While the ongoing 新型コロナウイルスの感染拡大 (shingata korona uirusu no kansen kakudai, spread of infection of the novel coronavirus) has (a little paradoxically, perhaps) forced many of us to 外出自粛 (gaishutsu jishuku, voluntarily refrain from going out), this increased time spent within has had one very small, Marie Kondo-shaped silver lining: decluttering our homes. In my case, that means getting rid of some 粗大ごみ/大型ごみ (sodai gomi/ōgata gomi, lit. “large garbage”).
粗大ごみ is anything over 30 centimeters — though not over 180 cm, unless the item can be broken down — in length on any side. Note that this is a very general definition; some areas, such as Tokyo’s Suginami Ward, have a limit of 220 cm, and some, like Fujisawa, Kanagawa Prefecture, even differentiate between electrical and nonelectrical goods, with a starting point of 30 cm for the former, and 50 cm for the latter.
Whatever the exact size, 家具 (kagu, furniture), 電気製品 (denki seihin, electronics) and other 私物 (shibutsu, personal belongings) are definitely included in 粗大ごみ.
Three distinct exceptions apply, however. Goods that fall under the 家電リサイクル法 (kaden risaikuru hō, Home Appliance Recycling Law) such as エアコン (eakon, air conditioners), テレビ (terebi, TVs), 冷蔵庫 (reizōko, fridges), 冷凍庫 (reitōko, freezers), 洗濯機 (sentakuki, washing machines) and 衣類乾燥機 (irui kansōki, dryers) are all in the first group of exceptions — these items must be recycled (for a fee) by contacting the place of purchase.
Things considered to be 適正処理困難物 (tekisei shori konnan-butsu, items difficult to dispose of properly) such as 自動車 (jidōsha, cars), オートバイ (ōtobai, motorcycles), タイヤ (taiya, tires), ピアノ (piano, pianos), バッテリー (batterī, [car, motorcycle] batteries), 消火器 (shōkaki, fire extinguishers), コンクリートブロック (konkurīto burokku, concrete blocks) and ガスボンベ (gasu bonbe, gas canisters) are in the second group of exceptions.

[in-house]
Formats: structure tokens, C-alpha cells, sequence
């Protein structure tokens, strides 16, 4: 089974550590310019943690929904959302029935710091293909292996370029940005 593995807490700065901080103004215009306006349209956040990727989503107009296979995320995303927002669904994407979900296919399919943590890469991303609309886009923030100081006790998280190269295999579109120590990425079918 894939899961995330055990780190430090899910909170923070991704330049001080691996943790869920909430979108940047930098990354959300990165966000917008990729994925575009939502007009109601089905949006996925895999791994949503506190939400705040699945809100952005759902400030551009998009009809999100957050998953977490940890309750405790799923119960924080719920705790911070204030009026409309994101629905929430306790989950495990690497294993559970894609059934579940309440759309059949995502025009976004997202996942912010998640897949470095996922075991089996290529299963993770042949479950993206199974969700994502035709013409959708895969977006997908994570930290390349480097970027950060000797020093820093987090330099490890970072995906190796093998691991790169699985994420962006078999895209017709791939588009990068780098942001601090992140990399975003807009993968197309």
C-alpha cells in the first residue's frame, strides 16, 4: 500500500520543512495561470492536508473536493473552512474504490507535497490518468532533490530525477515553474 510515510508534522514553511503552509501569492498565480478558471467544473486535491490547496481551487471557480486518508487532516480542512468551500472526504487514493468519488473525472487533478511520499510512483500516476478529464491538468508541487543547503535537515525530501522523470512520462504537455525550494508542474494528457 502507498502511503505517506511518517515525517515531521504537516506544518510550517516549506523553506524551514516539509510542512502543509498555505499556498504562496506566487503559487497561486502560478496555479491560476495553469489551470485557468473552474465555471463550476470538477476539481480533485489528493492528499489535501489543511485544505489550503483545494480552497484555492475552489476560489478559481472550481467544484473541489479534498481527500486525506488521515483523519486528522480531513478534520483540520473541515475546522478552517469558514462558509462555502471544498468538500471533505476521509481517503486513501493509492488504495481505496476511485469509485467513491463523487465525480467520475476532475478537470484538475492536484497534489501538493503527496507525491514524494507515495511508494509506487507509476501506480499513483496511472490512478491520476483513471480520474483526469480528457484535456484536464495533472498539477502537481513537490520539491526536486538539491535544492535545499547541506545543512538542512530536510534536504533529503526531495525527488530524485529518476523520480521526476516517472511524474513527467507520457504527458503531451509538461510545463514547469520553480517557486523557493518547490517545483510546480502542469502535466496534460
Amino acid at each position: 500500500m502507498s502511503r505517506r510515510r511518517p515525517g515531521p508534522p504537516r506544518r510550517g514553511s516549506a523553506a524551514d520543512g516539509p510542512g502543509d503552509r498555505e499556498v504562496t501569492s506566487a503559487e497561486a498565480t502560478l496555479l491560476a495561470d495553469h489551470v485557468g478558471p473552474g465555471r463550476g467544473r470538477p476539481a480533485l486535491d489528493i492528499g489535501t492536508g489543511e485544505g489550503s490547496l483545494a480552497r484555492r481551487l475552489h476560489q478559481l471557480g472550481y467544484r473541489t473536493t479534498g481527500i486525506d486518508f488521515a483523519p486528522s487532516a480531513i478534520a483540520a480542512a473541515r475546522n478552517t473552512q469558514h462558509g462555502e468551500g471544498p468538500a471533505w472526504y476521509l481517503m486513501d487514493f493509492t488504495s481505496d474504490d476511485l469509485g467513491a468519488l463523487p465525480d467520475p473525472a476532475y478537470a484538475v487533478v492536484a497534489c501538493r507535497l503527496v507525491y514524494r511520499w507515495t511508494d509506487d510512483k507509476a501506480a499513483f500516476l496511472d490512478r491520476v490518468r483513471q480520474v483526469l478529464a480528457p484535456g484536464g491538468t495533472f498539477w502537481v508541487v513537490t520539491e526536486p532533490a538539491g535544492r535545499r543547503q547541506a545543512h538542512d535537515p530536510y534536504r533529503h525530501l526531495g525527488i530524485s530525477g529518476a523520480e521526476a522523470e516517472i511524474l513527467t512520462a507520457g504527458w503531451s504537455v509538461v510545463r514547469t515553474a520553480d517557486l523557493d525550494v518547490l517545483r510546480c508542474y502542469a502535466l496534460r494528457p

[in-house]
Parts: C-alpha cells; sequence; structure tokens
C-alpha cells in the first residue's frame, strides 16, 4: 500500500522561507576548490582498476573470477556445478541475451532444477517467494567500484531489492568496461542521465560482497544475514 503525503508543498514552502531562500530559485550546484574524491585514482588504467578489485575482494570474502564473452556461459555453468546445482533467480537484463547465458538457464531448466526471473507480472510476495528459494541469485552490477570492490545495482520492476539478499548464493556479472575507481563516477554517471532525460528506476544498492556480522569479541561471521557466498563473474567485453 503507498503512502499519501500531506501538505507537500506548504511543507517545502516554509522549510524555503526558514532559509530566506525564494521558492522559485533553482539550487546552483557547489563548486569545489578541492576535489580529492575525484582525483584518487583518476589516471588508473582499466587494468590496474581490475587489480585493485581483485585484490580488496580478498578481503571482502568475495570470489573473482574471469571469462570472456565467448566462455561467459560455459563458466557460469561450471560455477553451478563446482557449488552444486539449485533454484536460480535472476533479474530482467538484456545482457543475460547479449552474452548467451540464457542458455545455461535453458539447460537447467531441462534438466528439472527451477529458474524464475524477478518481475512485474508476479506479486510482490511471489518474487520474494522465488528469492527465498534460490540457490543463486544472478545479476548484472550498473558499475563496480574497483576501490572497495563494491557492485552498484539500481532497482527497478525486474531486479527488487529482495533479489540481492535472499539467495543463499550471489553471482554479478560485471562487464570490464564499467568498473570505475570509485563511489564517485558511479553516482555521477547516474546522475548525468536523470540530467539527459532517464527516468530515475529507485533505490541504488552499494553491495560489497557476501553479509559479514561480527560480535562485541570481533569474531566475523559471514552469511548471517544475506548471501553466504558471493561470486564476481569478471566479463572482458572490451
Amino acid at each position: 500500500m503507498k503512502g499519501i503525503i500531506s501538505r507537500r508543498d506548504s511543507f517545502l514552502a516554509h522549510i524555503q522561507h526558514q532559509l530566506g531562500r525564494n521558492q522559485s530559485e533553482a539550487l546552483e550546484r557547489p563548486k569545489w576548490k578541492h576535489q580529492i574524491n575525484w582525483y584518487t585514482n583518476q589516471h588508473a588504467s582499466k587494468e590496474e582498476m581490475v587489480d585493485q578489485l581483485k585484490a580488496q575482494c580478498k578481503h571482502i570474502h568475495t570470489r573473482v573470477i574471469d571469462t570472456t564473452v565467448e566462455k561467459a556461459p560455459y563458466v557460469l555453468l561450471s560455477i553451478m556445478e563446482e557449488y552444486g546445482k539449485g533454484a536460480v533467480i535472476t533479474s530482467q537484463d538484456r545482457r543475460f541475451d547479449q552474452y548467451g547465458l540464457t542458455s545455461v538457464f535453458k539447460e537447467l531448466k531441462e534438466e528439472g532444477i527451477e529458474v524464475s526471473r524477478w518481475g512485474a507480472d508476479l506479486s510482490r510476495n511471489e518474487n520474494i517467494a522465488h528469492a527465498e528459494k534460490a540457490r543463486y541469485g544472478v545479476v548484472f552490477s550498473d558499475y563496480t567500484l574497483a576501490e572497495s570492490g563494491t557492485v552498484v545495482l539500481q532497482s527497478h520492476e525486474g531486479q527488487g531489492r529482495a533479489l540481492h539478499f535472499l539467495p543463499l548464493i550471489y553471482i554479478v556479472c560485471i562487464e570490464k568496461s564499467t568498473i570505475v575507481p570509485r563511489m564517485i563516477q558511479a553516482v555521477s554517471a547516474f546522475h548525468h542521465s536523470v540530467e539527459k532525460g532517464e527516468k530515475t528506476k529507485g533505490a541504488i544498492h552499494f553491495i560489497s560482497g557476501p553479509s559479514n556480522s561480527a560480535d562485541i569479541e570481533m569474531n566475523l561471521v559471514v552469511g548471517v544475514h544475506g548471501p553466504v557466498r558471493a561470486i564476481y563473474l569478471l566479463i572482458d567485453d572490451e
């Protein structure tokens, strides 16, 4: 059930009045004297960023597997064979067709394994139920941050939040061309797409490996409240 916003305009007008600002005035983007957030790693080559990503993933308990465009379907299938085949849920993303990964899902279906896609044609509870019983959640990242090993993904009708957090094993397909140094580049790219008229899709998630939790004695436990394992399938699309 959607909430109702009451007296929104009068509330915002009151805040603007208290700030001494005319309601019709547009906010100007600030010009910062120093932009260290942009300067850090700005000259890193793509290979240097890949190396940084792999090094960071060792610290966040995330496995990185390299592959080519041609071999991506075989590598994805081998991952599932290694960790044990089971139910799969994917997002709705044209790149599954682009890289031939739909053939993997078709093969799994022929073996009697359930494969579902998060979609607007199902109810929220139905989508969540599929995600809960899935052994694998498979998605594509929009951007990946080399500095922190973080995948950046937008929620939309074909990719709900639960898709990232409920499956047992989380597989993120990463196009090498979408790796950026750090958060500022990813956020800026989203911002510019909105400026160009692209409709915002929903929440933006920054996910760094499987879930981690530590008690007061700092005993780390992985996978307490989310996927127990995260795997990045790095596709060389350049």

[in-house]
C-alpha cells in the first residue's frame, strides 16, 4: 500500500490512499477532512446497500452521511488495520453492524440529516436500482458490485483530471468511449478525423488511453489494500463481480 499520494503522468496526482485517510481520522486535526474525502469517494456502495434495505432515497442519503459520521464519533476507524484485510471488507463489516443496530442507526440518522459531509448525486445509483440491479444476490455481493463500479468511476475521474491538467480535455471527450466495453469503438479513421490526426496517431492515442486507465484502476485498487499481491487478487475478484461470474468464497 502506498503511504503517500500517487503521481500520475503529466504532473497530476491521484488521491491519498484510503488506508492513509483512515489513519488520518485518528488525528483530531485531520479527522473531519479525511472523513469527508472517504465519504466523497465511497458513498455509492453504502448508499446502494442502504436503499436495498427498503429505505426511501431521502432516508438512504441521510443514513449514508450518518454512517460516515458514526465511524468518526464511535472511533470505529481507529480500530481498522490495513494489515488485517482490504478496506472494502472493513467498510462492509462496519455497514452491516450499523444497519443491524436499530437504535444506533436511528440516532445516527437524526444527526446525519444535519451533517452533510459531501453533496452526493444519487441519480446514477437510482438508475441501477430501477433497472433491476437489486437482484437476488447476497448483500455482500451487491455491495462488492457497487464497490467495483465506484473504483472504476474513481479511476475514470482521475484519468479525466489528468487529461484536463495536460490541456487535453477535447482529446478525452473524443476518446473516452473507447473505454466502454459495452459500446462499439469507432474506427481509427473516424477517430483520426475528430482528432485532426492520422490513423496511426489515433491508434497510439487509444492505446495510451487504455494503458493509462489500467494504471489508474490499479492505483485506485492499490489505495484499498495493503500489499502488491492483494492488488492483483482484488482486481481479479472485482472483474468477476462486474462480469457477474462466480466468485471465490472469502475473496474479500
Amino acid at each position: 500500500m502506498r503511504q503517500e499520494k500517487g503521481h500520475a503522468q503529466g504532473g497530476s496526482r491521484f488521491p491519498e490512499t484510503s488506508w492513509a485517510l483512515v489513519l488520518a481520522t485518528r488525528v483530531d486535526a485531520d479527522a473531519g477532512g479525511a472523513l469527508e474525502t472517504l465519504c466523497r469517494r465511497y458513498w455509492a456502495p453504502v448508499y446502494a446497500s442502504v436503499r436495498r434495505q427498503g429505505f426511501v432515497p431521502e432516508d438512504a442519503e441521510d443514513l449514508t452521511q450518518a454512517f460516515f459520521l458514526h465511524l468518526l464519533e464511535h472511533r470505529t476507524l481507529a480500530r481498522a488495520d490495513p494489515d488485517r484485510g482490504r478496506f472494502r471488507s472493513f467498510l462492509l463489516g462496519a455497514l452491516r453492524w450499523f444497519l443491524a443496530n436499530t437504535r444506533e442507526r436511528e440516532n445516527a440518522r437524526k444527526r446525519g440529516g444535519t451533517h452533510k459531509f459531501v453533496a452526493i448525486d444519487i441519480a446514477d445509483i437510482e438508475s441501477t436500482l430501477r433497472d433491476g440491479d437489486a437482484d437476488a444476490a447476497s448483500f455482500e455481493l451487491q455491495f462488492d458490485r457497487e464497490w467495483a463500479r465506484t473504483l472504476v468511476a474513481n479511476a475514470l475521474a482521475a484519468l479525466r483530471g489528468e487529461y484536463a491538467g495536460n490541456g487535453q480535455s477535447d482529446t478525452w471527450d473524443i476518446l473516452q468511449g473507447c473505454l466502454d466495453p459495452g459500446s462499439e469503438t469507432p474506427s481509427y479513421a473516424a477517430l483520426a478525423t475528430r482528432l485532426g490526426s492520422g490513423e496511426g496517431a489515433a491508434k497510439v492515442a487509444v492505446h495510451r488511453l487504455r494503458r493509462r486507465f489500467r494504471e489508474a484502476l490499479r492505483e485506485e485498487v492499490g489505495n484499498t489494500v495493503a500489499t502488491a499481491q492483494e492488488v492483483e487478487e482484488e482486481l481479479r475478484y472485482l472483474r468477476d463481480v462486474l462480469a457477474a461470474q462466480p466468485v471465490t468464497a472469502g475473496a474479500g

The third group includes old パソコン (pasokon, PCs), which are not considered 粗大ごみ under the 資源有効利用促進法 (shigen yūkō riyō sokushin hō, Law for the Promotion of Effective Utilization of Resources). The manufacturer of your computer should be able to dispose of it for you.
Unlike other forms of ごみ収集 (gomi shūshū, garbage collection) in Japan, getting rid of 粗大ごみ requires you to set a date when you would like your ごみ (gomi, garbage) to be taken away. The next step in your quest to cleanse is to contact your local 粗大ごみ受付センター (sodai gomi uketsuke sentā, bulky waste reception center) and, either via phone or online, book a 収集日 (shūshū-bi, collection date).
If you’d prefer to simply take your 粗大ごみ directly to a ごみ処理施設 (gomi shori shisetsu, garbage processing facility), you may — though only in certain parts of Japan. Once you’ve chosen when you’d like your ごみ to be collected (and stated how much of it there is [bearing in mind there is a 10-item limit for collection]), one final step remains: 支払い (shiharai, payment).
It costs money to have your large garbage taken away in Japan, and the 支払い itself is done in the form of シール (shīru, stickers) called 粗大ごみ処理券 (sodai gomi shori ken, processing tags for large garbage), which are sometimes known as 納付券 (nōfu ken, payment tags) in certain parts of the country like Kawaguchi in Saitama Prefecture. They can be purchased at your local convenience store or supermarket, and they usually come in denominations of hundreds of yen.
The number of シール required will depend on the item. For example, in Tokyo’s Minato Ward it would cost ¥400 to have your アイロン台 (airon dai, ironing board) taken away, and so two ¥200 券 (ken, tags) would be needed (a list of prices and retailers that sell the tags can usually be found on the relevant municipality webpage). Once the necessary amount has been purchased, they are then stuck onto your items (with your name, and room number if you live in an apartment complex).
All that remains now is for the ごみ to be put in a わかりやすい場所 (wakari-yasui basho, easy-to-understand place) where it can be clearly seen by garbage collectors. If, owing to age or disability, it would prove difficult to dispose of the 粗大ごみ without assistance, the local municipality should be able to dispatch a ふれあい収集 (fureai shūshū, community collector) team, who will come inside the house and collect the garbage there.
So, if it feels like your place needs emptying, why not go big?
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